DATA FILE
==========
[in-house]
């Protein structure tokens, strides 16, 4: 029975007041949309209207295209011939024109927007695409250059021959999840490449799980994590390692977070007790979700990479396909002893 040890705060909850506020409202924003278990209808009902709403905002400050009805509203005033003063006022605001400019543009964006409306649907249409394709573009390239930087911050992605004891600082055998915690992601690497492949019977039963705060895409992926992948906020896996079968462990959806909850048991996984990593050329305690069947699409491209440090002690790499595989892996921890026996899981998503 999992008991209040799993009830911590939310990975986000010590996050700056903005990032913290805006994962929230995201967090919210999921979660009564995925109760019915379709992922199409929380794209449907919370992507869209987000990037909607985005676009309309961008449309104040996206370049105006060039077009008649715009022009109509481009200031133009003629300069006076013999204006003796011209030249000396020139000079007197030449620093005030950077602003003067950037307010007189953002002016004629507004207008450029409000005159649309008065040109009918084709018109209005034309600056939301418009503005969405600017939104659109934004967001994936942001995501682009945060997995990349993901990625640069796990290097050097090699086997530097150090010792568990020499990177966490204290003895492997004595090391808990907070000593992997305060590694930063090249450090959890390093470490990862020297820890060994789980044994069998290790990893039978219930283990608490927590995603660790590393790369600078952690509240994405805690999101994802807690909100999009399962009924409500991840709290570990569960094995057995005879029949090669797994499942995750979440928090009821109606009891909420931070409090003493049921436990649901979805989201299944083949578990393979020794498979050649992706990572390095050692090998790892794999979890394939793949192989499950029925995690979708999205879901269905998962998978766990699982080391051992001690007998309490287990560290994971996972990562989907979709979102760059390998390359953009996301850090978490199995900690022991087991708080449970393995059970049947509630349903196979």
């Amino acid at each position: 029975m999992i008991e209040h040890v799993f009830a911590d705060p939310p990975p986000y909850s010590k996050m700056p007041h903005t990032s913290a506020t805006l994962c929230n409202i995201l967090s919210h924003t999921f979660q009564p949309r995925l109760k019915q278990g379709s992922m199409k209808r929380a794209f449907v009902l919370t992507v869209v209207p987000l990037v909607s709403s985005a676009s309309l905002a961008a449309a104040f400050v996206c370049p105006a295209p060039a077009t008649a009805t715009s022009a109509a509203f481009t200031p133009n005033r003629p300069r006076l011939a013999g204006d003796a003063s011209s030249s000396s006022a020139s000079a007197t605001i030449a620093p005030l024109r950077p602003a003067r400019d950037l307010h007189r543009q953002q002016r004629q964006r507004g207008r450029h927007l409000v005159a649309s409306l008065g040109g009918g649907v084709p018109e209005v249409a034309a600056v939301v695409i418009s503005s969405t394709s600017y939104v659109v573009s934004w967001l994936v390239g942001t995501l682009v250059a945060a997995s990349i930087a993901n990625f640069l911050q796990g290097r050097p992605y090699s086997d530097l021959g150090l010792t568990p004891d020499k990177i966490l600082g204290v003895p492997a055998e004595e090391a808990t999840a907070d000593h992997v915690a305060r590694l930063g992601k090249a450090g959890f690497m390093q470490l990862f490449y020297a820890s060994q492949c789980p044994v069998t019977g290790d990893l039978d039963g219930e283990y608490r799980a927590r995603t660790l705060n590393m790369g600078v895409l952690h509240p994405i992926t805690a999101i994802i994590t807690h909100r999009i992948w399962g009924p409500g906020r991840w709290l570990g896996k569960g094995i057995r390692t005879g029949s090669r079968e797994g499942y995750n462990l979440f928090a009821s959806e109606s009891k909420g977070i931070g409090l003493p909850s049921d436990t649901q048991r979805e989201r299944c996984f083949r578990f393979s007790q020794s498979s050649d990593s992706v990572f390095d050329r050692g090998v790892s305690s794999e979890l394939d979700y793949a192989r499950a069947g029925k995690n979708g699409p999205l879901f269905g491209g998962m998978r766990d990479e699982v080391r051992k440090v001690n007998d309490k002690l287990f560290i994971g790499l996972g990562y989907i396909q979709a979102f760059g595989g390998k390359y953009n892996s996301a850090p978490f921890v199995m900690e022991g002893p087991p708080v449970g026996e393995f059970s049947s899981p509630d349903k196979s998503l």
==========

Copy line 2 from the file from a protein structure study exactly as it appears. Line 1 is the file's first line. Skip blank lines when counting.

């Protein structure tokens, strides 16, 4: 029975007041949309209207295209011939024109927007695409250059021959999840490449799980994590390692977070007790979700990479396909002893 040890705060909850506020409202924003278990209808009902709403905002400050009805509203005033003063006022605001400019543009964006409306649907249409394709573009390239930087911050992605004891600082055998915690992601690497492949019977039963705060895409992926992948906020896996079968462990959806909850048991996984990593050329305690069947699409491209440090002690790499595989892996921890026996899981998503 999992008991209040799993009830911590939310990975986000010590996050700056903005990032913290805006994962929230995201967090919210999921979660009564995925109760019915379709992922199409929380794209449907919370992507869209987000990037909607985005676009309309961008449309104040996206370049105006060039077009008649715009022009109509481009200031133009003629300069006076013999204006003796011209030249000396020139000079007197030449620093005030950077602003003067950037307010007189953002002016004629507004207008450029409000005159649309008065040109009918084709018109209005034309600056939301418009503005969405600017939104659109934004967001994936942001995501682009945060997995990349993901990625640069796990290097050097090699086997530097150090010792568990020499990177966490204290003895492997004595090391808990907070000593992997305060590694930063090249450090959890390093470490990862020297820890060994789980044994069998290790990893039978219930283990608490927590995603660790590393790369600078952690509240994405805690999101994802807690909100999009399962009924409500991840709290570990569960094995057995005879029949090669797994499942995750979440928090009821109606009891909420931070409090003493049921436990649901979805989201299944083949578990393979020794498979050649992706990572390095050692090998790892794999979890394939793949192989499950029925995690979708999205879901269905998962998978766990699982080391051992001690007998309490287990560290994971996972990562989907979709979102760059390998390359953009996301850090978490199995900690022991087991708080449970393995059970049947509630349903196979």